When a person states that big software projects (over 5,000 function points) are risky or not possible, I think about Charles Lindbergh’s historic solo flight across the Atlantic Ocean.
In the early days of aviation pilots had few navigation aids. Pilots relied upon their judgment more than anything else. Often pilots would fly with a map between his legs and this become known as flying by the seat of your pants. Long flights over the Atlantic or Pacific oceans were difficult and some thought impossible. While some aviators like Charles Lindberg were successful, other aviators like Amelia Earhart were lost at sea. In 1927 when Lindberg crossed the Atlantic solo he only had a compass to guide him. The next year there would be thirty attempts to match Lindbergh’s historic achievement and twenty pilots lost their lives. The failure rate of pilots crossing the Atlantic was around seventy percent. Ironically, 70% is the crash rate of large software projects too. The point I want to make is the success of Lindbergh was due to his heroic abilities. Too many software projects rely on heroic abilities instead of clear navigational guides.
The reasons pilots could not fly long distances was not because it was impossible. It was due to the fact that there were not adequate measurements and navigational aids in place. The field of aviation has evolved and now there is a world of measurements. Pilots have the aid of radar, satellites and air traffic controllers to assist them. Pilots flying solo across the Atlantic is relatively common today. As a testament to this Marion R. Hart made seven solo flights across the Atlantic, the last when she was 83 years old.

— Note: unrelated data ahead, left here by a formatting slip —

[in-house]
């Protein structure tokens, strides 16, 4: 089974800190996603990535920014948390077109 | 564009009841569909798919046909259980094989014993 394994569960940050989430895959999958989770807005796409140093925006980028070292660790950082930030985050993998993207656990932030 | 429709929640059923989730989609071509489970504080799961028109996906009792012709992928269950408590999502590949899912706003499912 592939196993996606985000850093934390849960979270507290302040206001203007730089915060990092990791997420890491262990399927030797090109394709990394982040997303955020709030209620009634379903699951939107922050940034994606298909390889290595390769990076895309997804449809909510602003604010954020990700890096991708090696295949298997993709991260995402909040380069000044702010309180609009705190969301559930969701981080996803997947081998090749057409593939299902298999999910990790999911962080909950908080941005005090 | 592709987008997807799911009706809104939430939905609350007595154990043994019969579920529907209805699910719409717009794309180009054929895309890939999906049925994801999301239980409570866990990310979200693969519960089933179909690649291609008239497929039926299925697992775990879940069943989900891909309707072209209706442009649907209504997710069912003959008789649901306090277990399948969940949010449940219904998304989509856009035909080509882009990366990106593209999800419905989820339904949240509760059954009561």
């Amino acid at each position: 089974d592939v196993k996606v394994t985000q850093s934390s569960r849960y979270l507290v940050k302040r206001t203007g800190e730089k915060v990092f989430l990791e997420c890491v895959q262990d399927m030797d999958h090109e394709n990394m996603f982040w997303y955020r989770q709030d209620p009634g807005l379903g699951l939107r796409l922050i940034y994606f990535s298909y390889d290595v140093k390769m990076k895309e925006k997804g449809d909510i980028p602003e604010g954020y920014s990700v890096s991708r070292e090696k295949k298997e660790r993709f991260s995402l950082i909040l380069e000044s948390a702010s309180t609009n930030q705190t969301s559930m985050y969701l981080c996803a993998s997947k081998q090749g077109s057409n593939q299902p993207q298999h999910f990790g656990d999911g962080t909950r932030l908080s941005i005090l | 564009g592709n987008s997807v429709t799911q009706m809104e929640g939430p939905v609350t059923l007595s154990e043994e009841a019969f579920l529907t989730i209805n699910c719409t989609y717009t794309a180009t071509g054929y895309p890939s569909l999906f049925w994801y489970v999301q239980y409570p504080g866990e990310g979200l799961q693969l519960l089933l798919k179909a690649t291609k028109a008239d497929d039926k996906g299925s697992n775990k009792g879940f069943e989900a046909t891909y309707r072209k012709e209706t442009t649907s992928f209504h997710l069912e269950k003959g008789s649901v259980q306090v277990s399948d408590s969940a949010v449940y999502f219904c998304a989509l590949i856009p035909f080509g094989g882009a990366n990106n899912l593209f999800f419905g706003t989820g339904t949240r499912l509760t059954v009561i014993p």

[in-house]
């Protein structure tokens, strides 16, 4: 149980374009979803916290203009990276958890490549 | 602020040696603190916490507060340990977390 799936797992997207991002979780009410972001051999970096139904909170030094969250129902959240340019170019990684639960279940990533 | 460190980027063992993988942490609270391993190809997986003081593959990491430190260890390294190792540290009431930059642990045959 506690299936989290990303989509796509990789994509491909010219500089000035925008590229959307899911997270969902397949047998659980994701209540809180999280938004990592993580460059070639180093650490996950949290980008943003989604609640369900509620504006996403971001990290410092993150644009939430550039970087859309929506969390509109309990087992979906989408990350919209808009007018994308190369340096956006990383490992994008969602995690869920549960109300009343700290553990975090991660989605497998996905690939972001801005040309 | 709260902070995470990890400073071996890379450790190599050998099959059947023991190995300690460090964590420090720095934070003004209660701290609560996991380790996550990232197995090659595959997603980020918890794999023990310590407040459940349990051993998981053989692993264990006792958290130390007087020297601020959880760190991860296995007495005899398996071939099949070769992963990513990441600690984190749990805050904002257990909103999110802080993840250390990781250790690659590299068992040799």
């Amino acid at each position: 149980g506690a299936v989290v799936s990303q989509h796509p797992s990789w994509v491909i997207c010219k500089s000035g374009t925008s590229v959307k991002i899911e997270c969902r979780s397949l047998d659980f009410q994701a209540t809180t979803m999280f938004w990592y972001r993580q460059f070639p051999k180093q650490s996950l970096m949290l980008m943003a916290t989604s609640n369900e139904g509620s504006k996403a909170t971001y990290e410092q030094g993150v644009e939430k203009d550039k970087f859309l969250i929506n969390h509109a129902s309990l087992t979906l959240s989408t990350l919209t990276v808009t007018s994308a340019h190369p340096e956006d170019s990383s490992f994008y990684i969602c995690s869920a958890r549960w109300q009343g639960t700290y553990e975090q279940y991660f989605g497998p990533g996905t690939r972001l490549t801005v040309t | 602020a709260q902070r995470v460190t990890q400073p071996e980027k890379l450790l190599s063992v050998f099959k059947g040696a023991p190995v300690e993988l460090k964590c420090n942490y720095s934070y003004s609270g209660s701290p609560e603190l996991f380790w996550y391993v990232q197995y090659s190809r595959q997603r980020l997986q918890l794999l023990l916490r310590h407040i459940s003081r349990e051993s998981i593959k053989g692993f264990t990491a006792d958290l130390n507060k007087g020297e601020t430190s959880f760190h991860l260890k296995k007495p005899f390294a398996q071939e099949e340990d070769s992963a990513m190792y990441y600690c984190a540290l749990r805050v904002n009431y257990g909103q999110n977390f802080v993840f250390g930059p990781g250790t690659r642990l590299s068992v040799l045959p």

If a software organization is getting ready to embark on a large project they need to bring in project managers that have experience implementing large software projects! They need managers with knowledge of how to implement projects with navigational devices. Theses managers need to know how to implement the necessary navigational aids to make sure the project stays on plan; otherwise, the project is destined to crash!
Charles Lindberg (http://en.wikipedia.org/wiki/Charles_Lindbergh)
Marion Hart (http://query.nytimes.com/gst/fullpage.html?res=9C0CE5DA1030F937A35754C0A966958260)
Function Points (http://www.SoftwareMetrics.Com)